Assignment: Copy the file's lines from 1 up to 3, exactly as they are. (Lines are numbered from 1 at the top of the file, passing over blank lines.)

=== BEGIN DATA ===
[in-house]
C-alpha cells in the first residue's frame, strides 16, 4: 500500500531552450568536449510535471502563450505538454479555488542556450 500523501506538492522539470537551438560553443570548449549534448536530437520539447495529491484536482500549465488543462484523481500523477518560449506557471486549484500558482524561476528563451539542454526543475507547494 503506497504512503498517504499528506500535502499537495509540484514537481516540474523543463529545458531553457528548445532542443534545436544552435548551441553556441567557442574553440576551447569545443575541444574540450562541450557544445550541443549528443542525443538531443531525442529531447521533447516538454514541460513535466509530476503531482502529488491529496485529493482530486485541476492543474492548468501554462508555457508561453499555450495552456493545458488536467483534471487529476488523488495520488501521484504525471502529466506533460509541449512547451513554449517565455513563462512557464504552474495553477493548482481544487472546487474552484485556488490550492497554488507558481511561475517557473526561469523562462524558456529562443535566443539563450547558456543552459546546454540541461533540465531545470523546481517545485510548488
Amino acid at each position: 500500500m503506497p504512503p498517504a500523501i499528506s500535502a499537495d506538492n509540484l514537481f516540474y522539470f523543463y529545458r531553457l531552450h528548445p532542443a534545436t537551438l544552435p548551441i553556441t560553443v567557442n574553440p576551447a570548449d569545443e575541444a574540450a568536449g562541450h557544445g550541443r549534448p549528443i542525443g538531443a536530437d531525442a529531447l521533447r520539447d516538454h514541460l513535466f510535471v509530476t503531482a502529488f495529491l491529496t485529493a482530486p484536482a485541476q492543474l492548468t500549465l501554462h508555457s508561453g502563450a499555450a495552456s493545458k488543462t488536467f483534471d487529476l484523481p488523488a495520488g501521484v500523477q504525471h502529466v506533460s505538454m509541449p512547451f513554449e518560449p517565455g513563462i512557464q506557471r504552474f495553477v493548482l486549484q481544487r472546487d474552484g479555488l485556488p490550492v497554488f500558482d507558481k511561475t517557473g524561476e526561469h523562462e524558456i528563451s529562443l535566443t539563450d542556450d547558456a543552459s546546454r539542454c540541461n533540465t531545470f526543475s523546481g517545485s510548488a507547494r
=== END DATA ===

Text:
[in-house]
C-alpha cells in the first residue's frame, strides 16, 4: 500500500531552450568536449510535471502563450505538454479555488542556450 500523501506538492522539470537551438560553443570548449549534448536530437520539447495529491484536482500549465488543462484523481500523477518560449506557471486549484500558482524561476528563451539542454526543475507547494 503506497504512503498517504499528506500535502499537495509540484514537481516540474523543463529545458531553457528548445532542443534545436544552435548551441553556441567557442574553440576551447569545443575541444574540450562541450557544445550541443549528443542525443538531443531525442529531447521533447516538454514541460513535466509530476503531482502529488491529496485529493482530486485541476492543474492548468501554462508555457508561453499555450495552456493545458488536467483534471487529476488523488495520488501521484504525471502529466506533460509541449512547451513554449517565455513563462512557464504552474495553477493548482481544487472546487474552484485556488490550492497554488507558481511561475517557473526561469523562462524558456529562443535566443539563450547558456543552459546546454540541461533540465531545470523546481517545485510548488
Amino acid at each position: 500500500m503506497p504512503p498517504a500523501i499528506s500535502a499537495d506538492n509540484l514537481f516540474y522539470f523543463y529545458r531553457l531552450h528548445p532542443a534545436t537551438l544552435p548551441i553556441t560553443v567557442n574553440p576551447a570548449d569545443e575541444a574540450a568536449g562541450h557544445g550541443r549534448p549528443i542525443g538531443a536530437d531525442a529531447l521533447r520539447d516538454h514541460l513535466f510535471v509530476t503531482a502529488f495529491l491529496t485529493a482530486p484536482a485541476q492543474l492548468t500549465l501554462h508555457s508561453g502563450a499555450a495552456s493545458k488543462t488536467f483534471d487529476l484523481p488523488a495520488g501521484v500523477q504525471h502529466v506533460s505538454m509541449p512547451f513554449e518560449p517565455g513563462i512557464q506557471r504552474f495553477v493548482l486549484q481544487r472546487d474552484g479555488l485556488p490550492v497554488f500558482d507558481k511561475t517557473g524561476e526561469h523562462e524558456i528563451s529562443l535566443t539563450d542556450d547558456a543552459s546546454r539542454c540541461n533540465t531545470f526543475s523546481g517545485s510548488a507547494r